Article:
The story of why abortion access has become such a controversial issue in the United States was on full display in one rural town in western Sussex County on Saturday.
On one side of Bridgeville Highway in Seaford was a sea of protesters in bright green T-shirts, some holding signs that depicted a fetus and others pointing to specific Bible verses and chanting things like “Your mother chose life” and “God chose you.”
On the other, a group of people on the opposite side of the highway who came out to support abortion-rights.
The anti-abortion group included people like Joan Harper from Seaford who said she wanted to stand up for the life of children like her son who was born with multiple disabilities.
“He’s enriched my life in so many ways, and his life matters,” she said.
And the Mitchell Family from Dagsboro, who said they came out to support babies because “they need love, too.” Also: Jay Revels, the pastor of a nearby ministry in Laurel, who stood behind his belief – and that of roughly 40% of Americans – that abortion is considered murder according to the Bible.
Some of the people lined up on this side of the highway are members of lobbying groups like the Delaware Family Policy Council, who have protested the construction of a new Planned Parenthood across the street at Herring Run Professional Park off Route 13 for the past several weeks.
This Planned Parenthood location is a major reason why the national Women’s March — a movement that attracted crowds of activists in Washington, D.C., and across the country Saturday — made its way to western Sussex County, where wooden Trump signs are still planted in front of drying corn fields and many residents vote conservative.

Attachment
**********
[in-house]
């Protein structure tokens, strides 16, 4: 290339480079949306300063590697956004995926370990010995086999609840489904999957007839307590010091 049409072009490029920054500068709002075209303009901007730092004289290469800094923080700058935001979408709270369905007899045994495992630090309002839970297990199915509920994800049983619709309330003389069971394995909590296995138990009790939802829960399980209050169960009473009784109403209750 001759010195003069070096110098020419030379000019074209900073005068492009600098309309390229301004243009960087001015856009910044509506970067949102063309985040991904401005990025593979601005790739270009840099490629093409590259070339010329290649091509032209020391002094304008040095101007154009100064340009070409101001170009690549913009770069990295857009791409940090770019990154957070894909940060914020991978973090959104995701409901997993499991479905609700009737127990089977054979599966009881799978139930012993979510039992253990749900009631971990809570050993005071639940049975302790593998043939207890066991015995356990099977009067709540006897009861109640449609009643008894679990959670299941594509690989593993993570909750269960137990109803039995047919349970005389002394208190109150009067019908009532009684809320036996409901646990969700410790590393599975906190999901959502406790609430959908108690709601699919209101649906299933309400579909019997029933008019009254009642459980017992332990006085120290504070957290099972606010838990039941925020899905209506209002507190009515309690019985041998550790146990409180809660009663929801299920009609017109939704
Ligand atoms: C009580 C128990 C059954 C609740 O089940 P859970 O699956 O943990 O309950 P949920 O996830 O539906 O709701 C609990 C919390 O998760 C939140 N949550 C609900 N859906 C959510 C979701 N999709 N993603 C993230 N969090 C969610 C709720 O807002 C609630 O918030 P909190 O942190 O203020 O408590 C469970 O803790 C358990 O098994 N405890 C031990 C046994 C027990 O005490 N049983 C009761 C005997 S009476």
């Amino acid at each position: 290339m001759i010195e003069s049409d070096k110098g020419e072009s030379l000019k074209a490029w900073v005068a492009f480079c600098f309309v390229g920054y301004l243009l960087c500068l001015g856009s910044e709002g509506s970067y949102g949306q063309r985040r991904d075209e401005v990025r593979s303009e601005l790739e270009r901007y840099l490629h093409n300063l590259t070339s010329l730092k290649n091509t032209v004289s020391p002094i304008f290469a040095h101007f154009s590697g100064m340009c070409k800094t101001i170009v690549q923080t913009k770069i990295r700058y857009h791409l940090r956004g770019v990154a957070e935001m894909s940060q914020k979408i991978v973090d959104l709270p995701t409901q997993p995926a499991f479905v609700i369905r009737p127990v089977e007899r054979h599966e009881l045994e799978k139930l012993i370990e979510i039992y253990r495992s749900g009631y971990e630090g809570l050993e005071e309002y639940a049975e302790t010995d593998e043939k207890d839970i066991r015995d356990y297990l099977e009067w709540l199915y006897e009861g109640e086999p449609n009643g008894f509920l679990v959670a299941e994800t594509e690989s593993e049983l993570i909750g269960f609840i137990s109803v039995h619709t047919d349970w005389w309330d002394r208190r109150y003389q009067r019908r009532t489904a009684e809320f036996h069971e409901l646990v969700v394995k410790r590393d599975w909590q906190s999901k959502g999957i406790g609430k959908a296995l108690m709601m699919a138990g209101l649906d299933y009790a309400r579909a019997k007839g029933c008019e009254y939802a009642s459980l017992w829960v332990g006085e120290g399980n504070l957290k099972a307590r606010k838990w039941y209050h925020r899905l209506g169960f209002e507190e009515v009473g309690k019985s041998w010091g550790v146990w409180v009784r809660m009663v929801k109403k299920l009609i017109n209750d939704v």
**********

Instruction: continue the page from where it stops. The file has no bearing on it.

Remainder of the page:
But the political landscape of this town did not deter the group of people on the opposite side of the highway who came out to support access to abortion.
Melissa Froemming, president of the National Organization of Women Delaware chapter, said she was impressed by the number of people who showed up to support women’s reproductive rights — not in comparison to how many people stood on the other side of the street but to the smaller population of these western Sussex towns.
“(Often) we feel like we’re the only ones because we’re not really talking to each other because we’re afraid,” she said. “So this was a surprise even to the Women’s March – Sussex.”
Froemming was at the sister march in Wilmington that morning and said she and other members of Delaware NOW could feel the sense of community in Seaford when they arrived.
Based on registration and observations, the Women’s March supporters in Seaford hovered around 100 people, and the groups opposing abortion and Planned Parenthood reported counting about 200 people at the start of the protest.
While considerably smaller in size than the anti-abortion group, people in all age groups gathered with the Women’s March – Sussex Delaware, a chapter of a national organization that describes itself as women-led movement that actively advocates for reproduction rights and other social justice issues.
This chapter, and other Delaware grassroots organizations, joined activists across the country who were protesting the Supreme Court’s rejection of an emergency request to block the latest abortion law in Texas. Prohibiting abortion after six weeks, a time when many women do not yet know they are pregnant, this is considered the most restrictive abortion law in the nation.